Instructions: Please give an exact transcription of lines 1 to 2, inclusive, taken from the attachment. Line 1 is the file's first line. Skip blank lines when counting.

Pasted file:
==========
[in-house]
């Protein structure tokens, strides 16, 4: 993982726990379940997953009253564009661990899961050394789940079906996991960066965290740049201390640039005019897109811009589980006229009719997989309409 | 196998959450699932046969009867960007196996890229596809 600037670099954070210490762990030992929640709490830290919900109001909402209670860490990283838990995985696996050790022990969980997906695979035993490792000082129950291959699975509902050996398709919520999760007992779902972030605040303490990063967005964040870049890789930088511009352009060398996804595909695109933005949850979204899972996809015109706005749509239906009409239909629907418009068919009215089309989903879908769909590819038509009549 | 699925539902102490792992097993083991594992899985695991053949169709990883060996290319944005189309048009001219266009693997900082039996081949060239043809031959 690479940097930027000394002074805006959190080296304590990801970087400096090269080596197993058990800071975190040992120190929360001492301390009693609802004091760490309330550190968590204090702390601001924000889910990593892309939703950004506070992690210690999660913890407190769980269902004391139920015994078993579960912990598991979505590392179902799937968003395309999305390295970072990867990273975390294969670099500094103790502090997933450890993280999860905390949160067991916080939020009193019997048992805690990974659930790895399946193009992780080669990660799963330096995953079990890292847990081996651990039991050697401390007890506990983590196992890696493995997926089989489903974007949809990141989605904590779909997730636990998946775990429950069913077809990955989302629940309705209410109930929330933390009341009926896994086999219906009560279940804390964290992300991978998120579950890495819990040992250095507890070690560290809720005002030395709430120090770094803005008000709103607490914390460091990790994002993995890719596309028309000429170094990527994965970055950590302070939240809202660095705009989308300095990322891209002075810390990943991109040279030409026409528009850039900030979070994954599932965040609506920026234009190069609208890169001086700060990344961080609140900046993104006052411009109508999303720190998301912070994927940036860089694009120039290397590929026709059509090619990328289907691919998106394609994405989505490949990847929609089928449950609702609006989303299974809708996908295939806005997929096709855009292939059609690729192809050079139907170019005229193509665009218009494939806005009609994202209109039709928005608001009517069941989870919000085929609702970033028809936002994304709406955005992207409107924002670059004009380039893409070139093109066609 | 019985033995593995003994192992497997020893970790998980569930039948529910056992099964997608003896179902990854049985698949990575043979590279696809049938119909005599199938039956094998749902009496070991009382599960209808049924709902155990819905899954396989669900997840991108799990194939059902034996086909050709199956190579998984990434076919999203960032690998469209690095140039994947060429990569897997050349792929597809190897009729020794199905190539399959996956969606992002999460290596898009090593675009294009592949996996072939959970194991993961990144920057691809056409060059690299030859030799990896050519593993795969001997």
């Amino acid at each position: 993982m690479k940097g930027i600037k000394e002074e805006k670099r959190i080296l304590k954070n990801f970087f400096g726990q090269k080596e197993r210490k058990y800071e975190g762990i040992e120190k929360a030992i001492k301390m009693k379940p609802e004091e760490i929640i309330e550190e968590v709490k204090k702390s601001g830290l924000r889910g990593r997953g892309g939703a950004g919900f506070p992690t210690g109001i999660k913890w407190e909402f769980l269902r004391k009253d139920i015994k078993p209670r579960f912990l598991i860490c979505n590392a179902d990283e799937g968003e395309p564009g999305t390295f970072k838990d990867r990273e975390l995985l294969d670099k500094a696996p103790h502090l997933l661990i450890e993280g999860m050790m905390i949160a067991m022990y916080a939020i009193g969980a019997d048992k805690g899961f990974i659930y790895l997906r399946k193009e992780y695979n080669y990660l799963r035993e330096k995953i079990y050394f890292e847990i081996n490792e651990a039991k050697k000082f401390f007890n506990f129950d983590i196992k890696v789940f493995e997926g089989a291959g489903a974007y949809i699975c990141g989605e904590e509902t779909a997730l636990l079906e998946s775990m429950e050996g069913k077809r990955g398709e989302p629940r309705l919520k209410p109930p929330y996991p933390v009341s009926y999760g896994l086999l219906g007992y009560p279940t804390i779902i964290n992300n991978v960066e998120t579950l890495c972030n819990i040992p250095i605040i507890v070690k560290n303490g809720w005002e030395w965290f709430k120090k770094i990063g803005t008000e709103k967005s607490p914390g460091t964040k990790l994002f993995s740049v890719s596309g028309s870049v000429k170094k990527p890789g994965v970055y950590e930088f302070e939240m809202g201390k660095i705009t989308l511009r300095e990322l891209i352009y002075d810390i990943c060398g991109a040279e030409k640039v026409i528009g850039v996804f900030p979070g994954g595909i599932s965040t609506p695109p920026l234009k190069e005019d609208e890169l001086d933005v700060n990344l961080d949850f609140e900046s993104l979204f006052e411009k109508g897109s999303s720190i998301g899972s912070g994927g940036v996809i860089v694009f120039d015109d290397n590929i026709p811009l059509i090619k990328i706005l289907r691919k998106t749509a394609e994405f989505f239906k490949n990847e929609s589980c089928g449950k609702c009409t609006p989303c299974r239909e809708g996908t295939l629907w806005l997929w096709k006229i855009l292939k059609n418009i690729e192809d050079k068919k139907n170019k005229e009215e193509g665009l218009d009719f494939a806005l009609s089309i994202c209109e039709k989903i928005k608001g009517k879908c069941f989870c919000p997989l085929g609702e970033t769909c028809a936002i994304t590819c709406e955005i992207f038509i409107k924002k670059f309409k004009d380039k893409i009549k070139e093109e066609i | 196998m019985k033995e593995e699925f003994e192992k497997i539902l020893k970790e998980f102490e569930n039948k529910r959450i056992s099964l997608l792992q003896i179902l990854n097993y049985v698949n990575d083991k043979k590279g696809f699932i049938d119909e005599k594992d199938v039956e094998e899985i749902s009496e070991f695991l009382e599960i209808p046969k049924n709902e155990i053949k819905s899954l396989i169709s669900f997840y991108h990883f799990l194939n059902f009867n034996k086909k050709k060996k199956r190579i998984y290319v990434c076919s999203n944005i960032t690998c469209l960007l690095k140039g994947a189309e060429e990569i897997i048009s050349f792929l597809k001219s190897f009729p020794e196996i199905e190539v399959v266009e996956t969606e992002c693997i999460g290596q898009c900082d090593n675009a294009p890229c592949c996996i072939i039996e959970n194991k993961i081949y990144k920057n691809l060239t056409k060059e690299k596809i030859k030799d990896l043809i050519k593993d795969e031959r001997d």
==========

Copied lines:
[in-house]
């Protein structure tokens, strides 16, 4: 993982726990379940997953009253564009661990899961050394789940079906996991960066965290740049201390640039005019897109811009589980006229009719997989309409 | 196998959450699932046969009867960007196996890229596809 600037670099954070210490762990030992929640709490830290919900109001909402209670860490990283838990995985696996050790022990969980997906695979035993490792000082129950291959699975509902050996398709919520999760007992779902972030605040303490990063967005964040870049890789930088511009352009060398996804595909695109933005949850979204899972996809015109706005749509239906009409239909629907418009068919009215089309989903879908769909590819038509009549 | 699925539902102490792992097993083991594992899985695991053949169709990883060996290319944005189309048009001219266009693997900082039996081949060239043809031959 690479940097930027000394002074805006959190080296304590990801970087400096090269080596197993058990800071975190040992120190929360001492301390009693609802004091760490309330550190968590204090702390601001924000889910990593892309939703950004506070992690210690999660913890407190769980269902004391139920015994078993579960912990598991979505590392179902799937968003395309999305390295970072990867990273975390294969670099500094103790502090997933450890993280999860905390949160067991916080939020009193019997048992805690990974659930790895399946193009992780080669990660799963330096995953079990890292847990081996651990039991050697401390007890506990983590196992890696493995997926089989489903974007949809990141989605904590779909997730636990998946775990429950069913077809990955989302629940309705209410109930929330933390009341009926896994086999219906009560279940804390964290992300991978998120579950890495819990040992250095507890070690560290809720005002030395709430120090770094803005008000709103607490914390460091990790994002993995890719596309028309000429170094990527994965970055950590302070939240809202660095705009989308300095990322891209002075810390990943991109040279030409026409528009850039900030979070994954599932965040609506920026234009190069609208890169001086700060990344961080609140900046993104006052411009109508999303720190998301912070994927940036860089694009120039290397590929026709059509090619990328289907691919998106394609994405989505490949990847929609089928449950609702609006989303299974809708996908295939806005997929096709855009292939059609690729192809050079139907170019005229193509665009218009494939806005009609994202209109039709928005608001009517069941989870919000085929609702970033028809936002994304709406955005992207409107924002670059004009380039893409070139093109066609 | 019985033995593995003994192992497997020893970790998980569930039948529910056992099964997608003896179902990854049985698949990575043979590279696809049938119909005599199938039956094998749902009496070991009382599960209808049924709902155990819905899954396989669900997840991108799990194939059902034996086909050709199956190579998984990434076919999203960032690998469209690095140039994947060429990569897997050349792929597809190897009729020794199905190539399959996956969606992002999460290596898009090593675009294009592949996996072939959970194991993961990144920057691809056409060059690299030859030799990896050519593993795969001997």